The Yankees announced they’ve designated Miguel Andújar for assignment. The move clears a spot on the 40-man roster for Zack Britton, who has been reinstated from the 60-day injured list. To open a spot for Britton on the active roster, New York placed southpaw Wandy Peralta on the 15-day IL, retroactive to September 19, with thoracic spine tightness.
Andújar’s designation is likely to bring an end to his time as a Yankee. Signed as an amateur free agent back in 2011, he developed into one of the organization’s better prospects a few years later. Andújar hit well on his way up the minor league ladder, earning a cup of coffee late in the 2017 season. The right-handed hitter was widely regarded among the sport’s top prospects heading into 2018, and he very quickly seized the job as New York’s primary third baseman.
During his age-23 rookie season, Andújar hit .297/.328/.527 through 606 plate appearances. He connected on 27 home runs and 47 doubles, tying for third in the majors in the latter category. It wasn’t a flawless season — he didn’t walk much and his defensive marks were subpar — but it was an unquestionably impressive effort that looked as if it’d cement him in the middle of the Yankees order for years to come. He picked up a second place finish in that year’s American League Rookie of the Year balloting, collecting the five first-place votes that didn’t go to Shohei Ohtani.
Impressive as that debut season was, Andújar hasn’t gotten an extended chance to build upon it in the four years since then. That’s in large part due to injury, as he suffered a labrum tear in his right shoulder early in the 2019 campaign. He played in only 12 games before undergoing season-ending surgery. By the time he returned to health for 2020, Gio Urshela had broken out and staked a claim to the hot corner in the Bronx. Andújar was relegated to a depth role, bouncing between Triple-A Scranton/Wilkes-Barre and New York as needed but never appearing in more than 45 games in a season.
Andújar hasn’t done much in those brief stints to warrant more regular playing time. Dating back to the start of the 2020 campaign, he owns just a .244/.272/.346 line with eight homers in 327 trips to the plate. That’s obviously not sufficient for a bat-first player, but it’s fair to wonder whether he’d have been able to perform better if the Yankees had more consistent at-bats to give him. Instead, he’s been caught in something of a catch-22 for three seasons: never playing well enough to earn everyday reps on a win-now team and thus not having a window of opportunity to get back on track.
The constant shuffling on and off the roster made Andújar a frequent subject of trade speculation, and the 27-year-old has reportedly requested to be traded on multiple occasions in search of a new opportunity. While the Yankees were open to offers at this summer’s deadline (and quite likely at periods before this August), they didn’t find a deal to their liking. Instead, they’ve kept Andújar around as a depth player while getting him some more experience in the corner outfield in addition to his infield work.
The lack of apparent playing time available has become so glaring the Yankees now decide to take him off the roster entirely. With the trade deadline having passed, they’ll have no choice but to place him on waivers in the next few days. It appears likely another team will put in a claim. Not only has Andújar had some MLB success a few years back, he owns a solid .285/.330/.487 line with 13 longballs in 297 Triple-A plate appearances this season. He’s only gone down on strikes in 11.8% of those trips, showcasing the blend of contact and power that once made him such a promising offensive player.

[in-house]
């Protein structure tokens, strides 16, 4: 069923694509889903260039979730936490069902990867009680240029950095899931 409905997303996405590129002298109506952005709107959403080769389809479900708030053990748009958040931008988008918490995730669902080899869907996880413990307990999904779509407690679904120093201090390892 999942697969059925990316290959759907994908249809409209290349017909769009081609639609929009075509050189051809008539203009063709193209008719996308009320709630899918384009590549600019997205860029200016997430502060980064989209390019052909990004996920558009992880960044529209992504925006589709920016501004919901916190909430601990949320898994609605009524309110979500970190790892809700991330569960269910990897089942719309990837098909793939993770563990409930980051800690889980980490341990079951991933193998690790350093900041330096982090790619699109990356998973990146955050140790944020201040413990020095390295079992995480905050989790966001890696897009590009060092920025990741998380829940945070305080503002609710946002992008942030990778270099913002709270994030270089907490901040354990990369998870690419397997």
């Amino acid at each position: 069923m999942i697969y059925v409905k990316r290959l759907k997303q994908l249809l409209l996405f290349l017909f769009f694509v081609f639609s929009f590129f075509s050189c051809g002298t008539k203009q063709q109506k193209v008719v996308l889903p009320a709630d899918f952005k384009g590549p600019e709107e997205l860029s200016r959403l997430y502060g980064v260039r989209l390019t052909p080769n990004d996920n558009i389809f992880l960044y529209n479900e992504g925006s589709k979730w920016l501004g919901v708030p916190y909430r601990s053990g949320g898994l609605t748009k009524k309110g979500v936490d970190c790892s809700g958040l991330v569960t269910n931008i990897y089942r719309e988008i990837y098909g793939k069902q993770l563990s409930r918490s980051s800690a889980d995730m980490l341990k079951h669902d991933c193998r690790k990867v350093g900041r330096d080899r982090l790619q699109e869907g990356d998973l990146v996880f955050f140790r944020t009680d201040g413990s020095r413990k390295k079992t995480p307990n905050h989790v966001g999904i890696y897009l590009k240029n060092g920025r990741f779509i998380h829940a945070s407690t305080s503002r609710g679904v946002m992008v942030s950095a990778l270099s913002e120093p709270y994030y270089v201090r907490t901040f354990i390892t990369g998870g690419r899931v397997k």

Andújar is making $1.3MM this season, but less than $100K of that remains to be paid out. He’s likely to finish this season with four-plus years of MLB service, meaning he’ll be eligible for arbitration twice more after this year. This is Andújar’s final minor league option year, so he’d have to break camp with another team next season or again be designated for assignment.
As for the other players involved, it’s a notable return for Britton. The veteran southpaw hasn’t thrown an MLB pitch this season after undergoing UCL replacement surgery last September. That brought a disheartening end to what had already been a rough season, as Britton posted just a 5.89 ERA over 18 1/3 innings while battling multiple injuries in 2021. He has made eight appearances on a minor league rehab stint and now returns to the active roster with a little less than two weeks to try to earn a playoff roster spot.
Britton is making $14MM this season, the final year of a contract he signed in January 2019. The 34-year-old is headed back to free agency at the end of the season. He won’t approach that kind of salary on his next deal, but a strong showing down the stretch and into the playoffs could earn him a few million dollars on the open market.
With Britton stepping in as a left-handed option for manager Aaron Boone, Peralta heads to the shelf. He’s had a quietly excellent 2022 campaign, working to a 2.72 ERA over 56 1/3 frames while holding southpaws to a meager .155/.211/.211 line in 77 plate appearances. He’d be a nice situational weapon for the postseason, and Boone told reporters this afternoon the club anticipates he’ll be back before the end of the regular season (via Bryan Hoch of MLB.com).